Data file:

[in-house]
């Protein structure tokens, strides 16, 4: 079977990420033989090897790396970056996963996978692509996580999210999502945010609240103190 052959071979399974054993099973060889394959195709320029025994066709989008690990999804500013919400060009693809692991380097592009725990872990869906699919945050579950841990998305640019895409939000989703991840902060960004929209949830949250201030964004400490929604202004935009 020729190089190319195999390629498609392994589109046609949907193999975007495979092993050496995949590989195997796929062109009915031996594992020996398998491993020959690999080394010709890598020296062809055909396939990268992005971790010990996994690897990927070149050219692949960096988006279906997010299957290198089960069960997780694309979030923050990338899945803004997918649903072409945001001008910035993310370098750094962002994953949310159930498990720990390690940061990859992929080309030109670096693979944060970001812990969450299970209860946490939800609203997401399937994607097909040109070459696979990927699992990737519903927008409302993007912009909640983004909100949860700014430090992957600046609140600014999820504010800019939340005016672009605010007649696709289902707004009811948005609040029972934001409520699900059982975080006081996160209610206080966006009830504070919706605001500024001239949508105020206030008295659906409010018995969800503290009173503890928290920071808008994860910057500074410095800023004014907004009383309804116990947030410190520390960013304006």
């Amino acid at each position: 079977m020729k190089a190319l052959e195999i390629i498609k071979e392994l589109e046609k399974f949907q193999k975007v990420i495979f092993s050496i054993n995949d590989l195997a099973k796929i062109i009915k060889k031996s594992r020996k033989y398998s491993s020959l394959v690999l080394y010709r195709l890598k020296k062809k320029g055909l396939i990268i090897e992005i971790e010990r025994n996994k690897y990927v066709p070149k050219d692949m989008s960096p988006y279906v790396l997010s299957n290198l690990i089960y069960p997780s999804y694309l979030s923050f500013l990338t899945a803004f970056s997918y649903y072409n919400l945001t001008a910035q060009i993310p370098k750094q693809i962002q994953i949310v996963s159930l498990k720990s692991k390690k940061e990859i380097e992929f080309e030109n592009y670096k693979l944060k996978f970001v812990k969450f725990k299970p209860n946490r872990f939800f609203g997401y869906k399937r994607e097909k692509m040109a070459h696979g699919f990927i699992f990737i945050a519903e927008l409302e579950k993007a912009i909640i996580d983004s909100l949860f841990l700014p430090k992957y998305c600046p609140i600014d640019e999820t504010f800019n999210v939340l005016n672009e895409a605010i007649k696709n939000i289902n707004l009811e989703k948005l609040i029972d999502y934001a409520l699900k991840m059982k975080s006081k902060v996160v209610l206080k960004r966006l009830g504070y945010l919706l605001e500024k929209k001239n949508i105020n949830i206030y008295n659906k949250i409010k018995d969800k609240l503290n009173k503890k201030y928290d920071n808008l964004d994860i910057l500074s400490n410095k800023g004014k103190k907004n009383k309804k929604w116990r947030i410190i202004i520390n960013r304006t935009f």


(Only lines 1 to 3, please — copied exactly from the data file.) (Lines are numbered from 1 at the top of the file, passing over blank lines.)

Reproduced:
[in-house]
């Protein structure tokens, strides 16, 4: 079977990420033989090897790396970056996963996978692509996580999210999502945010609240103190 052959071979399974054993099973060889394959195709320029025994066709989008690990999804500013919400060009693809692991380097592009725990872990869906699919945050579950841990998305640019895409939000989703991840902060960004929209949830949250201030964004400490929604202004935009 020729190089190319195999390629498609392994589109046609949907193999975007495979092993050496995949590989195997796929062109009915031996594992020996398998491993020959690999080394010709890598020296062809055909396939990268992005971790010990996994690897990927070149050219692949960096988006279906997010299957290198089960069960997780694309979030923050990338899945803004997918649903072409945001001008910035993310370098750094962002994953949310159930498990720990390690940061990859992929080309030109670096693979944060970001812990969450299970209860946490939800609203997401399937994607097909040109070459696979990927699992990737519903927008409302993007912009909640983004909100949860700014430090992957600046609140600014999820504010800019939340005016672009605010007649696709289902707004009811948005609040029972934001409520699900059982975080006081996160209610206080966006009830504070919706605001500024001239949508105020206030008295659906409010018995969800503290009173503890928290920071808008994860910057500074410095800023004014907004009383309804116990947030410190520390960013304006």
């Amino acid at each position: 079977m020729k190089a190319l052959e195999i390629i498609k071979e392994l589109e046609k399974f949907q193999k975007v990420i495979f092993s050496i054993n995949d590989l195997a099973k796929i062109i009915k060889k031996s594992r020996k033989y398998s491993s020959l394959v690999l080394y010709r195709l890598k020296k062809k320029g055909l396939i990268i090897e992005i971790e010990r025994n996994k690897y990927v066709p070149k050219d692949m989008s960096p988006y279906v790396l997010s299957n290198l690990i089960y069960p997780s999804y694309l979030s923050f500013l990338t899945a803004f970056s997918y649903y072409n919400l945001t001008a910035q060009i993310p370098k750094q693809i962002q994953i949310v996963s159930l498990k720990s692991k390690k940061e990859i380097e992929f080309e030109n592009y670096k693979l944060k996978f970001v812990k969450f725990k299970p209860n946490r872990f939800f609203g997401y869906k399937r994607e097909k692509m040109a070459h696979g699919f990927i699992f990737i945050a519903e927008l409302e579950k993007a912009i909640i996580d983004s909100l949860f841990l700014p430090k992957y998305c600046p609140i600014d640019e999820t504010f800019n999210v939340l005016n672009e895409a605010i007649k696709n939000i289902n707004l009811e989703k948005l609040i029972d999502y934001a409520l699900k991840m059982k975080s006081k902060v996160v209610l206080k960004r966006l009830g504070y945010l919706l605001e500024k929209k001239n949508i105020n949830i206030y008295n659906k949250i409010k018995d969800k609240l503290n009173k503890k201030y928290d920071n808008l964004d994860i910057l500074s400490n410095k800023g004014k103190k907004n009383k309804k929604w116990r947030i410190i202004i520390n960013r304006t935009f």